Malaysia to persuade France not to raise tax on palm oil imports, says minister

Mah Siew Keong, talking to French parliamentarians. — File picture by Saw Siow Feng
Mah Siew Keong, talking to French parliamentarians. — File picture by Saw Siow Feng

PUTRAJAYA, Sept 13 — Malaysia, as a major palm oil producer, will try and persuade France not to hike duties on Malaysian palm oil which currently attracts 21 per cent import tax, said Plantation Industries and Commodities Minister Datuk Seri Mah Siew Keong.

“We are engaged in high-level discussions with French parliamentarians.”

Malaysia is concerned as the proposal is to increase the import tax on palm oil only and not other vegetable oils.

“The tax must be fair and apply to similar vegetables oils,” said Mah, adding that the review on the vegetable oils tax was expected to be deliberated in the French Parliament in November.

Saying that the proposed tax was discriminatory, the minister, who just returned from a working visit to Belgium, France and the United Kingdom, added that if France were to increase the tax, then the European Union would also do the same.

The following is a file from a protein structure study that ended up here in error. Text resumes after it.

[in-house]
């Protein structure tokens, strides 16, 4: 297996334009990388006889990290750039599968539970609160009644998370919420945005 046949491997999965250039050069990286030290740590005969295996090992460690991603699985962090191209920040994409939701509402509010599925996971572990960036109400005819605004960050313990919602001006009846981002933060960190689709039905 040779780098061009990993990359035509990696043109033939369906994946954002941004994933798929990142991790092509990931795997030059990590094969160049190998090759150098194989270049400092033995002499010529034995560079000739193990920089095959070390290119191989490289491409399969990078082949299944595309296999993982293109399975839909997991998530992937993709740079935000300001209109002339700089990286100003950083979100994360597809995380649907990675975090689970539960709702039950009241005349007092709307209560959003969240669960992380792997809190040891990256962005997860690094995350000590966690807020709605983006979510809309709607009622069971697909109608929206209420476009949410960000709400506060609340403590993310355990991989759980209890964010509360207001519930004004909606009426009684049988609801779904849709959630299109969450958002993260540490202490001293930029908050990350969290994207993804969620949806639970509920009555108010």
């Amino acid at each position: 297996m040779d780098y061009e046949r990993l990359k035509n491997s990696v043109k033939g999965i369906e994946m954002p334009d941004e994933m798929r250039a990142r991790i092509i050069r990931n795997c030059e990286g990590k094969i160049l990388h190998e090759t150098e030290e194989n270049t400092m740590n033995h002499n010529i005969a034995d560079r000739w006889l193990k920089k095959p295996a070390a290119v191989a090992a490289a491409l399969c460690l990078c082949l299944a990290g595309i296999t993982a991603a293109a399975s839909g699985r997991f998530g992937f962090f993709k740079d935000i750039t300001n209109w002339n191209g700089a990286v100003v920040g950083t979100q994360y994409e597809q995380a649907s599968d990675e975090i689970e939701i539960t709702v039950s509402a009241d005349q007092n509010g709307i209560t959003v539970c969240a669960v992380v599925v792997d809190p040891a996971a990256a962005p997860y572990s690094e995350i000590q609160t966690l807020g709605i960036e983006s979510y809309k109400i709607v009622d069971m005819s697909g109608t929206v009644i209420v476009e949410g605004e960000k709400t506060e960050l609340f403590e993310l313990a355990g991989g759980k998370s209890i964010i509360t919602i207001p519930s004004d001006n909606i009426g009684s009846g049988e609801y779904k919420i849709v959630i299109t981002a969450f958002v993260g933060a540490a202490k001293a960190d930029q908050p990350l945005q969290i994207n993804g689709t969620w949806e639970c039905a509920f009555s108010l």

“Oil palm is the most productive crop among vegetable oils and forms an important component of the food supply chain,” he said.

Mah said Malaysian palm oil was a good and healthy oil that contained no genetically modified foods and was scientifically proven to have similar properties as olive oil.

Industry players say that the potential crisis looming now for the industry was the use of palm oil for energy with the attack now focused on sustainability.

Oil palm cultivation in Malaysia is always being blamed for widespread deforestation that destroys biodiversity, degrades ecosystems, emits greenhouse gases and carbon which contributes to climate change and traps workers in inequitable working conditions.

To the non-government organisations, deforestation in developing countries should be stopped at all costs while sustainability was actually linked to the price of palm oil.

The market perception which labelled palm oil as “unsustainable” would have economic implications that is high price discounts of palm oil vis-a-vis other vegetable oils.

Mah’s trip, from September 5-10, was aimed at promoting palm oil, rubber and timber and to address increasing concerns over the French food taxation and food safety issues relating to palm oil, as well as timber certification matters in the Netherlands.

Palm oil contributes about €167 million (RM760 million) in tax revenue to France. — Bernama 

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